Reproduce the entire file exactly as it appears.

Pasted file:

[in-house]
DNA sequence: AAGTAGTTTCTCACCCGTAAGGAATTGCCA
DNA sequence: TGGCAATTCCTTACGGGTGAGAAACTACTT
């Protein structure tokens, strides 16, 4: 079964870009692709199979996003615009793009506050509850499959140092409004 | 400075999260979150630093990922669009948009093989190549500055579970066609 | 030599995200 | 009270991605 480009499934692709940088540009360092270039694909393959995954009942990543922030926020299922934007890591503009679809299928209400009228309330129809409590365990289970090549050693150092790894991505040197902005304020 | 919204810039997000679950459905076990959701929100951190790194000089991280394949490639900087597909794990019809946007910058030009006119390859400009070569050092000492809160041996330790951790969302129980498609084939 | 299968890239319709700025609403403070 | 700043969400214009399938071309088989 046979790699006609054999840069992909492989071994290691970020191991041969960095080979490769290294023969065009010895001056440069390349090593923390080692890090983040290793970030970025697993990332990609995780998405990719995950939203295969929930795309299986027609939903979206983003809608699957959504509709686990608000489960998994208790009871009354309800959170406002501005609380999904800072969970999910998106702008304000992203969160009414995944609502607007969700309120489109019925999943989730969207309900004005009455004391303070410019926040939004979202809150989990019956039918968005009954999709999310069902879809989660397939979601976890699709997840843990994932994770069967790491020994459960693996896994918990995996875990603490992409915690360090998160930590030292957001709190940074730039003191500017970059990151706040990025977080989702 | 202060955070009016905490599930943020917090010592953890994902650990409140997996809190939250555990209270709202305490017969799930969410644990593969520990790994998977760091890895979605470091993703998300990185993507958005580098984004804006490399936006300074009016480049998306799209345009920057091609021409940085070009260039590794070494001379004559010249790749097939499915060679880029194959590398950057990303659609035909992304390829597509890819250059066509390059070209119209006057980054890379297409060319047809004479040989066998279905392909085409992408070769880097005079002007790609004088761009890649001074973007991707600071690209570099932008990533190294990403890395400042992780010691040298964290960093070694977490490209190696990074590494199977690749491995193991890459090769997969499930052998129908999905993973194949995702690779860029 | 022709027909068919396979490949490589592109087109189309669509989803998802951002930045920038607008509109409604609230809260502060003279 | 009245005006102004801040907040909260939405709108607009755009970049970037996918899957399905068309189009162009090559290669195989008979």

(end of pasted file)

[in-house]
DNA sequence: AAGTAGTTTCTCACCCGTAAGGAATTGCCA
DNA sequence: TGGCAATTCCTTACGGGTGAGAAACTACTT
């Protein structure tokens, strides 16, 4: 079964870009692709199979996003615009793009506050509850499959140092409004 | 400075999260979150630093990922669009948009093989190549500055579970066609 | 030599995200 | 009270991605 480009499934692709940088540009360092270039694909393959995954009942990543922030926020299922934007890591503009679809299928209400009228309330129809409590365990289970090549050693150092790894991505040197902005304020 | 919204810039997000679950459905076990959701929100951190790194000089991280394949490639900087597909794990019809946007910058030009006119390859400009070569050092000492809160041996330790951790969302129980498609084939 | 299968890239319709700025609403403070 | 700043969400214009399938071309088989 046979790699006609054999840069992909492989071994290691970020191991041969960095080979490769290294023969065009010895001056440069390349090593923390080692890090983040290793970030970025697993990332990609995780998405990719995950939203295969929930795309299986027609939903979206983003809608699957959504509709686990608000489960998994208790009871009354309800959170406002501005609380999904800072969970999910998106702008304000992203969160009414995944609502607007969700309120489109019925999943989730969207309900004005009455004391303070410019926040939004979202809150989990019956039918968005009954999709999310069902879809989660397939979601976890699709997840843990994932994770069967790491020994459960693996896994918990995996875990603490992409915690360090998160930590030292957001709190940074730039003191500017970059990151706040990025977080989702 | 202060955070009016905490599930943020917090010592953890994902650990409140997996809190939250555990209270709202305490017969799930969410644990593969520990790994998977760091890895979605470091993703998300990185993507958005580098984004804006490399936006300074009016480049998306799209345009920057091609021409940085070009260039590794070494001379004559010249790749097939499915060679880029194959590398950057990303659609035909992304390829597509890819250059066509390059070209119209006057980054890379297409060319047809004479040989066998279905392909085409992408070769880097005079002007790609004088761009890649001074973007991707600071690209570099932008990533190294990403890395400042992780010691040298964290960093070694977490490209190696990074590494199977690749491995193991890459090769997969499930052998129908999905993973194949995702690779860029 | 022709027909068919396979490949490589592109087109189309669509989803998802951002930045920038607008509109409604609230809260502060003279 | 009245005006102004801040907040909260939405709108607009755009970049970037996918899957399905068309189009162009090559290669195989008979």